What The Word On the Street Is Reading

The Word On The Street Blog! IT’S ALIVE!

It’s been over a month since thousands of book lovers took to Queen’s Park Circle to celebrate our shared love of reading. What a wonderful day it was! A huge thank you to everyone who attended and helped make the 23rd festival such a success!

I personally had a fantastic day meeting authors, book and magazine merchants, volunteers, and Toronto’s great community of readers who support the festival year after year.  I then went home and slept for 40 days straight. I have to say, celebrating reading and advocating literacy can really tucker you out.

But now I’m bright-eyed, fully-conscious, and eager to share with you a beautiful book I recently encountered. Back Alleys and Urban Landscapes, by Michael Cho, was published earlier this year by Drawn & Quarterly.

About the book:
Image “Michael Cho began creating drawings of the back alleys near his Toronto home in 2008. With this book, he has amassed a collection that speaks to the beauty of the urban landscape: sometimes grittily citified, sometimes unexpectedly pastoral, and always bewitching. Cho is a skilled draftsman, and Back Alleys and Urban Landscapes shines with lovingly rendered details, from expletive-filled graffiti splayed across backyard fences to the graceful twists of power lines over a bend in the road.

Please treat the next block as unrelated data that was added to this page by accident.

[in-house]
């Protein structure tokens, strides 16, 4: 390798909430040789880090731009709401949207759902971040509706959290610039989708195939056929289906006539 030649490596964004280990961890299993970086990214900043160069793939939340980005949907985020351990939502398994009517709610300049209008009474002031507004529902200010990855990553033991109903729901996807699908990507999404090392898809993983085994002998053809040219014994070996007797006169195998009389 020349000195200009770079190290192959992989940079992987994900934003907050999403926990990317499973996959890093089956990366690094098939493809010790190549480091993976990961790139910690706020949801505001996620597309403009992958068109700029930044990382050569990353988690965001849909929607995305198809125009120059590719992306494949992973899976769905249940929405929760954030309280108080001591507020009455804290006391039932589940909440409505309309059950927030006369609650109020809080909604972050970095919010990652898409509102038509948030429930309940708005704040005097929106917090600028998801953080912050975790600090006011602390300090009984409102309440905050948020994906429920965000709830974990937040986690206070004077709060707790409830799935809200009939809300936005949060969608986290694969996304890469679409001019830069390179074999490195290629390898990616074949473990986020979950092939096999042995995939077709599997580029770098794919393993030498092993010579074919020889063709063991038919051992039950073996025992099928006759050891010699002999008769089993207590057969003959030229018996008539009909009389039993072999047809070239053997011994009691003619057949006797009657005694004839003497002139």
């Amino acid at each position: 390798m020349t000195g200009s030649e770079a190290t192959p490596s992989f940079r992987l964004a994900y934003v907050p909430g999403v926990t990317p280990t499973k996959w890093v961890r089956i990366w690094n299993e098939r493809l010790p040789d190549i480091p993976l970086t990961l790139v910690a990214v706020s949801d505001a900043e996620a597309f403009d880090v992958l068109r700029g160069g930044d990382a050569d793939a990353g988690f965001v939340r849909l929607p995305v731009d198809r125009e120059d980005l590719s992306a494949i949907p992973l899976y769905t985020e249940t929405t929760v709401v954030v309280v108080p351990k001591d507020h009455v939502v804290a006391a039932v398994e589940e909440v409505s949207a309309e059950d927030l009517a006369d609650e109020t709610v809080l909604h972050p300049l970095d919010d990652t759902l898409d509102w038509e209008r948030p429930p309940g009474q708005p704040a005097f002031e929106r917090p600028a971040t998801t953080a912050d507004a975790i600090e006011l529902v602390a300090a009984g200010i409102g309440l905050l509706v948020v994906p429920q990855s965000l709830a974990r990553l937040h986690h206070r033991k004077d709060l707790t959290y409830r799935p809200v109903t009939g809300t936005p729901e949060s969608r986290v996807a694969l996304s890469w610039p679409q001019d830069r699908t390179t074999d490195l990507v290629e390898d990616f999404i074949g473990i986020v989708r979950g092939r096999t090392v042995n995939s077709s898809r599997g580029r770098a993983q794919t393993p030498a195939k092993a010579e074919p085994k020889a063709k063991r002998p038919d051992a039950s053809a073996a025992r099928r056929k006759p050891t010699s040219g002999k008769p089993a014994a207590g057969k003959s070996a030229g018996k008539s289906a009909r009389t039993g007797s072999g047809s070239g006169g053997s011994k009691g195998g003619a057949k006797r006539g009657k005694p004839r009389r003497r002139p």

Back Alleys and Urban Landscapes meanders through the city, functioning as a sort of caught on-paper psychogeographical Jane’s Walk. With each season’s change, different color schemes become dominant, and a whole range of moods and moments are articulated. Cho lets the reader visit his city as a virtual flaneur, lingering equally over dilapidated sheds and well-groomed gardens in a dazzling tribute to the urban environs.”

The landscapes of the back alleys of Toronto are very familiar, but Cho’s drawings really made me consider their beauty in a way I hadn’t before. The drawings are so detailed, you feel like the book could serve as a unique map through the city.  Words are sparing in this book, but Cho does give some insight into his approach and how he came to spend so much time focused on a rarely documented part of the urban landscape. I really enjoyed looking through this collection, and if you’ve spent any time cutting through the alleys of this city, I bet you will too.

Also, the publisher’s blurb above just taught me the word flaneur which describes a stroller, saunterer, or “a person who walks the city in order to experience it.” Very nice. That one’s entering the ol’ vocabulary, for sure.

Happy reading!

– Cailin, local flaneur

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